Ian Bennett, founding director of Ian Bennett Design Studio

Ian Bennett Design Studio isn’t your typical design practice.

Rather than observing the traditional industry hierarchy that puts designers at the top of the architecture food chain, designer and founder Ian Bennett takes a more collaborative approach to projects, with tradespeople granted equal billing.

“Builders and people in the industry comment that I'm different to most architects,” says Bennett. “I think it stems mainly from architects back in the middle ages and going forward from that – it was the master-servant thing. If you're an architect, you were probably part of the aristocracy, and then anyone who was building was not. They were working class.

“It's not as bad these days, but there definitely can be a master-servant attitude out there, and I think that's terrible. I actually love the fact that I've got good builders who I work with and who I learn from, because I don't know how to build like they do. I mean, they're amazing.”

Bennett’s interest in design began at a young age, when reading a newspaper article about Harry Seidler’s Berman House (1999).

I use other companies for doors and windows and they're great, they do great products, but Vitrocsa is the next level on that.

Bennett’s interest in design began at a young age, when reading a newspaper article about Harry Seidler’s Berman House (1999) that changed his worldview.

“I'd heard of an architect and I understood what I thought they did and that sort of thing, but I'd never really seen ‘architecture’,” Bennett says. “When I saw that, I just couldn't believe it – I couldn't believe you could live in a house like that. That would be extraordinary.”

Despite this experience, Bennett’s path to design wasn’t straightforward. Originally working toward a professional tennis career (“I wasn't good enough,” Bennett says, in hindsight), he didn’t get the marks for university straight out of school, so instead took the longer route to architectural design via TAFE.

The goal was always to found a studio of his own. After cutting his teeth at various practices, he established Ian Bennett Design Studio in 2014.

“I'm pretty independent. That's just me as a person – my personality – I like to do things my way. I'm pretty confident to be able to say, ‘well, if someone else can do it, I can do it’,” he says.

It’s this self-assured approach that underpins Ian Bennett Design Studio today – a practice renowned for creating low-maintenance, robust, high-end homes featuring a limited material palette. They’re complex projects, but with an effortless feel achieved by close collaboration with builders, craftspeople and speciality trades.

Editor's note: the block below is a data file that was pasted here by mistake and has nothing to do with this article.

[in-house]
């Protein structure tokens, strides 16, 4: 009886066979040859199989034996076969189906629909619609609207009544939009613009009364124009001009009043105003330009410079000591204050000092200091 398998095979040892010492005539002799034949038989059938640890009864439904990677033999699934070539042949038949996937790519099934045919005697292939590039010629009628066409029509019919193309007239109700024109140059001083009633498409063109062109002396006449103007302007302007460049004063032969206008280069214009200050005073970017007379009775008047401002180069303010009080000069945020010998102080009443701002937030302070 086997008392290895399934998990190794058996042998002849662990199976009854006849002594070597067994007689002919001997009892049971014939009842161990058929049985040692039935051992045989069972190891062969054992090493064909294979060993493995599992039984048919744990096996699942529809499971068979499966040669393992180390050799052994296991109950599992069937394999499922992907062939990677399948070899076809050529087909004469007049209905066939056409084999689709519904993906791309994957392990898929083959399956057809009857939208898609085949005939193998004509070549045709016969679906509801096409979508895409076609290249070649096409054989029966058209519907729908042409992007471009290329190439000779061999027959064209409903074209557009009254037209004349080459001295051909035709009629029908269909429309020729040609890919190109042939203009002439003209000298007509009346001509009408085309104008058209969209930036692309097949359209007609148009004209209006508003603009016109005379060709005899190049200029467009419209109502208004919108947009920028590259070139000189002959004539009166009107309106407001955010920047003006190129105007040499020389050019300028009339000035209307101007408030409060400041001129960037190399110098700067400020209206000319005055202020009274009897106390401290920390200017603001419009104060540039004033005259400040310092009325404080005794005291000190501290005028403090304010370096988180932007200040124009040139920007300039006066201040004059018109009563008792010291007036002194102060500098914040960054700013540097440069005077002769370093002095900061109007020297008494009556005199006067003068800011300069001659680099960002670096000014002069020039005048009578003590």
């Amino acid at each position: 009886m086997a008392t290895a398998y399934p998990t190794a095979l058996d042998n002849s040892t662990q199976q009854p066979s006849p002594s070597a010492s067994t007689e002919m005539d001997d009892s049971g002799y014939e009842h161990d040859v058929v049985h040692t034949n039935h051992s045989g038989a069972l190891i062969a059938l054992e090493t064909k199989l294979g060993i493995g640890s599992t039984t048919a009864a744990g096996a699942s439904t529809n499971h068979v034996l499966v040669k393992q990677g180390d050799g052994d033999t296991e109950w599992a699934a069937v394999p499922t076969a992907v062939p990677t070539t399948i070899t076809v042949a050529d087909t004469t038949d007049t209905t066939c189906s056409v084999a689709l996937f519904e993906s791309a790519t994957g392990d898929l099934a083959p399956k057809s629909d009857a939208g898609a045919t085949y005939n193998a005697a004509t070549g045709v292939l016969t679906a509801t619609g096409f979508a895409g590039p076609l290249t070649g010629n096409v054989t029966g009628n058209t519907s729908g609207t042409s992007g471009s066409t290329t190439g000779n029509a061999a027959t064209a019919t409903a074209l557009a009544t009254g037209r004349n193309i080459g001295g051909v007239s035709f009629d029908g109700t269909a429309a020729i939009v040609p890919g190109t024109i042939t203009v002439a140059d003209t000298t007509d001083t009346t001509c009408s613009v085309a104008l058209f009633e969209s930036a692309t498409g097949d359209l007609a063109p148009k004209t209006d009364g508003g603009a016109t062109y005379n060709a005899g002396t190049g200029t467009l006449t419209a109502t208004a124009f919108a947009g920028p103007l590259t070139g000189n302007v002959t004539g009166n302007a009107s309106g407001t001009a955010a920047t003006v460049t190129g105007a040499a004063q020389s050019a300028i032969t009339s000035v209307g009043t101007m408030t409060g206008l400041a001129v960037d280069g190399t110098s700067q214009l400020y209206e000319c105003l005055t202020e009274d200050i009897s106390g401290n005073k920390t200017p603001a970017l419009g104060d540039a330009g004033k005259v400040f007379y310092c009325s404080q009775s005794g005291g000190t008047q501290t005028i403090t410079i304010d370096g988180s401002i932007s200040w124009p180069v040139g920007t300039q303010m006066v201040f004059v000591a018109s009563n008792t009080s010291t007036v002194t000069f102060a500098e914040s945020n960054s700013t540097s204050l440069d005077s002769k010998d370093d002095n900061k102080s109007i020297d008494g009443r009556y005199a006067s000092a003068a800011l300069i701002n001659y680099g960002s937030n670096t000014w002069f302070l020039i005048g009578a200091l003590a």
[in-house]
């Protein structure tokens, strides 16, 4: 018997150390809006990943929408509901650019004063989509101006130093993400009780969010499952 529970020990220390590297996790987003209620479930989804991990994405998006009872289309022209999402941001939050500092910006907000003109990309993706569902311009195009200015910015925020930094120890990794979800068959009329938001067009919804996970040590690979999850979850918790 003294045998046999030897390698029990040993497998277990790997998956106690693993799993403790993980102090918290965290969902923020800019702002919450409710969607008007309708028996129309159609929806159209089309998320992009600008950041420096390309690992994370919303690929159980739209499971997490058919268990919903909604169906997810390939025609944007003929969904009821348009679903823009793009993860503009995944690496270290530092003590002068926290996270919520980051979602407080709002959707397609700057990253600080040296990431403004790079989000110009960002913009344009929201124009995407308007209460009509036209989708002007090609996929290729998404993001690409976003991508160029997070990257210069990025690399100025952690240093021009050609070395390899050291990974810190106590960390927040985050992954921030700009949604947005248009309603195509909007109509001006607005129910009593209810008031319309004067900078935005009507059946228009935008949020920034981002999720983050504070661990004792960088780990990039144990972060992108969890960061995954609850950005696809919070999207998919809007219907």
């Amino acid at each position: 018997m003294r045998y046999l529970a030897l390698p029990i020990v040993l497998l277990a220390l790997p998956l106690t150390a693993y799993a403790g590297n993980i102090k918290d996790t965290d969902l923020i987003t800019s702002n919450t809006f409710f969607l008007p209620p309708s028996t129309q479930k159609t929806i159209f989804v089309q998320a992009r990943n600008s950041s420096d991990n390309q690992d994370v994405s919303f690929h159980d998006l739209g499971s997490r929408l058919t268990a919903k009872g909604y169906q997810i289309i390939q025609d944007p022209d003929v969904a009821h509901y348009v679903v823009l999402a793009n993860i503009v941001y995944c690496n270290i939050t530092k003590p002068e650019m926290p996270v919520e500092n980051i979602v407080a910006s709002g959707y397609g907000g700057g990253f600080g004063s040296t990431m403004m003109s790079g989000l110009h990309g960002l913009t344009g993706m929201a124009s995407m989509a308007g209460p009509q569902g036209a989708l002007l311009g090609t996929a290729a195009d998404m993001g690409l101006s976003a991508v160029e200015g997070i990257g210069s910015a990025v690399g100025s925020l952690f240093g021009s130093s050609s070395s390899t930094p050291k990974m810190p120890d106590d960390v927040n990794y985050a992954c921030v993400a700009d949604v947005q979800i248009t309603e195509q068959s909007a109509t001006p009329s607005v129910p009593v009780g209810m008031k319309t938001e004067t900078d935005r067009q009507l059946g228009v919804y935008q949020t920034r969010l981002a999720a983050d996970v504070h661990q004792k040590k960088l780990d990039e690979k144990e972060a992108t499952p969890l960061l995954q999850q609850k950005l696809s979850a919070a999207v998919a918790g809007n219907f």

A recent Ian Bennett Design Studio project that epitomises this philosophy is Eagle’s Nest, located in Sydney’s Northern Beaches. Perched high on an escarpment, the Brazilian modernism-inspired home features a restrained material palette, which heightens the experience of the site, landscape and built form.

“I try to keep the material palette to two, maybe three materials. It shouldn't be something that you just don't know where to look,” Bennett says.  “My friends joke about this, but I like to use the word ‘purity’. I like a purity in design, so I don't like things ‘busy’ ... There should be no wasted space.”

A weathered copper box – angled north for optimum solar access – sits atop the concrete structure, with extruded black steel boxes framing windows and providing protection from the harsh escarpment environment. Surrounding the ground-floor living areas are Vitrocsa Australia’s sliding windows, which disappear when opened to reveal uninhibited 135-degree views of the Northern Beaches.

Bennett says the precision-perfect installation of these windows was vital to the project’s success, and even the builder was initially sceptical if the windows could be inserted into concrete.

“He said to me afterwards, ‘of all the tradespeople on site, Vitrocsa were the best’,” Bennett recalls. “There was never anything too hard … They're doing high-end stuff at the time, so they knew what they were doing.”

He adds: “I find that with Vitrocsa, when people ask me about it, it's comparing a Bentley to a Mercedes … I use other companies for doors and windows and they're great, they do great products, but Vitrocsa is the next level on that.”

Bennett attributes the overall success of Eagle’s Nest to his relationship with the clients, who allowed him to explore a daring design response. “They were the first clients that really said to me, ‘You do what you want to do because we trust you’,” he says.

With this project now under his belt, Bennett hopes to attract more clients seeking a truly bespoke project guided by his expertise and vision. One project currently in development is a home inspired by Palm Springs’ Elrod House (1968), by John Lautner – the iconic architect Bennett named his son after.

“The amount of people who come to me and will say, ‘Ian, we've seen what you've done, we want you to design our house. Now here's the floor plan we've done, this is what we think we want’, and I'll just push it to the side,” Bennett says.

“I'm in a position luckily now, that will hopefully continue, where I can be a bit more confident about saying, ‘Look guys, I'm not a draftsman … If you want something that's original, something that's different, and you want me to use my skill set to my best ability, we put that away now and we start talking about how you live’."

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